Know Your Bible

VOL. 13                                                                                                                         December 27, 2015                                                                                                                            NO. 41



(Foreword by Wayne S. Walker: Today we are hearing the claim that "the church's stance" against so-called same-sex marriage, homosexuality in general, and other "cultural" issues plainly taught in the Bible, is driving people away. With this in mind, consider the following. )

As we write in newspapers, bulletins, religious journals, and preach from time to time in different places, we are often met with individuals, both within and without the body of Christ, who disagree with our teaching, do not appreciate the way we present the Scriptures, and say, "You are not winning people to the Lord. You are driving people away." With all seriousness, this accusation needs careful contemplation. Let's consider a couple of questions.

First, was the Lord driving people away? If you had lived during the time of Christ, would you have charged the Lord with driving people away? Was the Lord driving people away when He said, "O generation of vipers, how can ye, being evil, speak good things? for out of the abundance of the heart the mouth speaketh" (Matthew 12:34)? When the Lord accused men of transgressing the commandment of God, making the commandment of God of none effect, called them hypocrites, and charged them with vain worship, was He driving them away (Matthew 15:1-9)? When the disciples came to Him and said, "Knowest thou that the Pharisees were offended, after they heard this saying?" (Matthew 15:12), do you think the Lord should have been concerned about driving them away? Jesus answered, "Let them alone: they be blind leaders of the blind" (Matthew 15:14).

Second, was Peter driving people away? If you had been present on the day of Pentecost as the first recorded gospel sermon was being preached by Peter, would you have accused him of driving people away? When Peter charged his audience with the guilt of crucifying the Son of God (Acts 2:23, 36), would you have said, "You had better tone it down, Peter. You need to find a kinder, gentler, smoother way of presenting the gospel to these people, Peter. You are going to drive them away"? Peter's proclamation of the gospel of Christ was of such a nature that it made people aware of their sin, that they needed to do something to get rid of the sin in their lives, and what it was they needed to do (Acts 2:37-38), and "they that gladly received his word were baptized … And the Lord added to the church daily such as should be saved" (Acts 2:41, 47).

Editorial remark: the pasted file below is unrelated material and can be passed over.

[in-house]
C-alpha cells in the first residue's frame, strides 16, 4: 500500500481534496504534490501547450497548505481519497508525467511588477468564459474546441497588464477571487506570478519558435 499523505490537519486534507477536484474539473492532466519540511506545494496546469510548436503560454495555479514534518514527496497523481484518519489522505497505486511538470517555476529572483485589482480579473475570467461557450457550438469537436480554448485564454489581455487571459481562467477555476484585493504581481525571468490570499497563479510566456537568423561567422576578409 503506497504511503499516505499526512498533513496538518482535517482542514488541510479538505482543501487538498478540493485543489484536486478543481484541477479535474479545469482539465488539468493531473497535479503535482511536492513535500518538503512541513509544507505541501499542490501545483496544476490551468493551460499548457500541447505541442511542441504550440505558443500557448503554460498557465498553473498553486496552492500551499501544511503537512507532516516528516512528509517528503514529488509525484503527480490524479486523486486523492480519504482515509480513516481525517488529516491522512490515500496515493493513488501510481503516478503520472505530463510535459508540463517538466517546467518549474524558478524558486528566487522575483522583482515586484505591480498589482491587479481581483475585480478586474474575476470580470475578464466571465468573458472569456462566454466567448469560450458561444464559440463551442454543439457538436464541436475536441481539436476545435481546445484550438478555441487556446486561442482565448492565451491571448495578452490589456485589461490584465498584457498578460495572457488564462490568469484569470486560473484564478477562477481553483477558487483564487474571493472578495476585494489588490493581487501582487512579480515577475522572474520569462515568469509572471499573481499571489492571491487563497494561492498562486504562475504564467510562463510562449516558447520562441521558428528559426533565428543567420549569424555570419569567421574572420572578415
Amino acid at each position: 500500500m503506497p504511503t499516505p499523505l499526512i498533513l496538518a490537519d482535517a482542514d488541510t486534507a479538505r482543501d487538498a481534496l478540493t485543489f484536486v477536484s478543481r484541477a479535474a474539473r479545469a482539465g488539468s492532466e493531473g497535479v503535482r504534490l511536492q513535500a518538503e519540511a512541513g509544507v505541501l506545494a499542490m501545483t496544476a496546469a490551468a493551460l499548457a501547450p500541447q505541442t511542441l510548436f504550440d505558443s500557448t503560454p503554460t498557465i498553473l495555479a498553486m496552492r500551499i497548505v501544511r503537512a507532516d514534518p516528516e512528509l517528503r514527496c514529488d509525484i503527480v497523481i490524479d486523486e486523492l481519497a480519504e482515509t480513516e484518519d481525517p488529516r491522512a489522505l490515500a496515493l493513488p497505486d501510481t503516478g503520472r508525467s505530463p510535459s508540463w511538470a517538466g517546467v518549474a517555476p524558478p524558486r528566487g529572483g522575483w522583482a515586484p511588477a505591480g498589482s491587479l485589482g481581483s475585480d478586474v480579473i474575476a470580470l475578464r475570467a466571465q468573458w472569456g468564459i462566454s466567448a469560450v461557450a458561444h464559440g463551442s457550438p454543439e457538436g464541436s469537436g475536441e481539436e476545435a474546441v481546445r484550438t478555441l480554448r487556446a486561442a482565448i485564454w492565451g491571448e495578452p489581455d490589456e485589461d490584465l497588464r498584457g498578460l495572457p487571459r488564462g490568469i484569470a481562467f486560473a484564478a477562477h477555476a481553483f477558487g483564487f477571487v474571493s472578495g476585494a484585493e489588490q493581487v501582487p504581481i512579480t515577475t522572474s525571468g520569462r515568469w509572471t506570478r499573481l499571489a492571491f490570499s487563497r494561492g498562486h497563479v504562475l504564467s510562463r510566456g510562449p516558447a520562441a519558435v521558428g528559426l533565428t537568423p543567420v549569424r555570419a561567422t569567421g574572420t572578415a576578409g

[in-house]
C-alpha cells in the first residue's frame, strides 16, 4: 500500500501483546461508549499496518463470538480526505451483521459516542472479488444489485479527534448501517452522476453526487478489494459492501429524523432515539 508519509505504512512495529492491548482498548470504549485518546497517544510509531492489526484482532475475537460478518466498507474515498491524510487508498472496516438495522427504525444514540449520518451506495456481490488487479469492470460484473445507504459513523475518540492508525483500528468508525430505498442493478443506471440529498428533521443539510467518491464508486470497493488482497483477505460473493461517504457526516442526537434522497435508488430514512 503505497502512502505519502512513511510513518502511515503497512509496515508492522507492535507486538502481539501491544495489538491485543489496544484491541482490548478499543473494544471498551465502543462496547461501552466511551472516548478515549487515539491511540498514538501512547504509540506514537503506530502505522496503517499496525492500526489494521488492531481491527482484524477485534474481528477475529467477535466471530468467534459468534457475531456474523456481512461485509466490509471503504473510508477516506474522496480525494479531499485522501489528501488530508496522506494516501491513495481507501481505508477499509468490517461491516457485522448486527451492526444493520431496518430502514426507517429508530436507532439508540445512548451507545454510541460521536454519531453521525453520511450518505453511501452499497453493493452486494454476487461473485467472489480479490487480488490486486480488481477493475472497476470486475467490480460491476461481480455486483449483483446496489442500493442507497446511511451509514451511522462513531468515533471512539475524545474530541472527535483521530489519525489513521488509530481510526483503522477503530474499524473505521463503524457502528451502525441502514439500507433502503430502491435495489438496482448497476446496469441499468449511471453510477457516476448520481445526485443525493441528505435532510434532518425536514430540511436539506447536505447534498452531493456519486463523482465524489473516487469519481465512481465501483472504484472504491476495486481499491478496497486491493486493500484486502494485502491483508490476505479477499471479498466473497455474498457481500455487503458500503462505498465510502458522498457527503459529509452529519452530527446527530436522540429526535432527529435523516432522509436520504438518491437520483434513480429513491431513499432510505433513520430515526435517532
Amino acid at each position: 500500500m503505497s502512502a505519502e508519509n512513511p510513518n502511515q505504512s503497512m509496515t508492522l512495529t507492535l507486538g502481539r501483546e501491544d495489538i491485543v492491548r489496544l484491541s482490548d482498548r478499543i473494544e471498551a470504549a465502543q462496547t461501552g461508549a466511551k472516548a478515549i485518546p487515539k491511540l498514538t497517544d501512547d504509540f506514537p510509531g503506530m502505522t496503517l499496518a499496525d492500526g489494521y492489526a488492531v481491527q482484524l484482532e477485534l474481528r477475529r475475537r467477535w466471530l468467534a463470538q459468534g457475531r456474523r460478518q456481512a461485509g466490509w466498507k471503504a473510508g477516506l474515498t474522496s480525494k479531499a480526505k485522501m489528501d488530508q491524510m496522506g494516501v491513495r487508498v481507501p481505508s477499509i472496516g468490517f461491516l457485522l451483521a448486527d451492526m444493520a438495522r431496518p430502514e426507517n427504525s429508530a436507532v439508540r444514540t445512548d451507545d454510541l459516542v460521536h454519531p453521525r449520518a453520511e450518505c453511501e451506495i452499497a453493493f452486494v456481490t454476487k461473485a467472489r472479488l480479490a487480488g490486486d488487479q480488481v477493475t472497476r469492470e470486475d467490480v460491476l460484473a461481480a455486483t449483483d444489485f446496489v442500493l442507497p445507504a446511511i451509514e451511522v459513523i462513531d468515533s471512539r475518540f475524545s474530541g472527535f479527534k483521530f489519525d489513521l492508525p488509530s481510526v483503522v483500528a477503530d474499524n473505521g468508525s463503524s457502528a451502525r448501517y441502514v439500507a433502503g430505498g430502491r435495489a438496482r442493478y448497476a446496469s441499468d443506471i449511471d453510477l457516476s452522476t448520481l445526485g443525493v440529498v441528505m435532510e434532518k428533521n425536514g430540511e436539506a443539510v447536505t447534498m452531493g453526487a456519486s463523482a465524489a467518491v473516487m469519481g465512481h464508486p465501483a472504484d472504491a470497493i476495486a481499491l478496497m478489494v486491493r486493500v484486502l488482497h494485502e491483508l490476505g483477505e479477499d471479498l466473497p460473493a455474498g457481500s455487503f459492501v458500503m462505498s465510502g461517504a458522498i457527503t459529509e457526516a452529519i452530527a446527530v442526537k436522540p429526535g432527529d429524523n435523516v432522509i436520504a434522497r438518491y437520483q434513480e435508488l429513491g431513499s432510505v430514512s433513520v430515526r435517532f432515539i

There are those who gladly receive the word, and there are those who madly receive it. The reaction of men and women to the preaching of the truth is not based so much upon the presentation of the preacher as it is the reception of the hearer. When we "speak the truth in love" (Ephesians 4:15), we are not driving people away from the truth. It is their own rebellious heart that keeps them from coming to the truth! I wonder, are you concerned about driving us away when you accuse us of driving others away? 

—John Isaac Edwards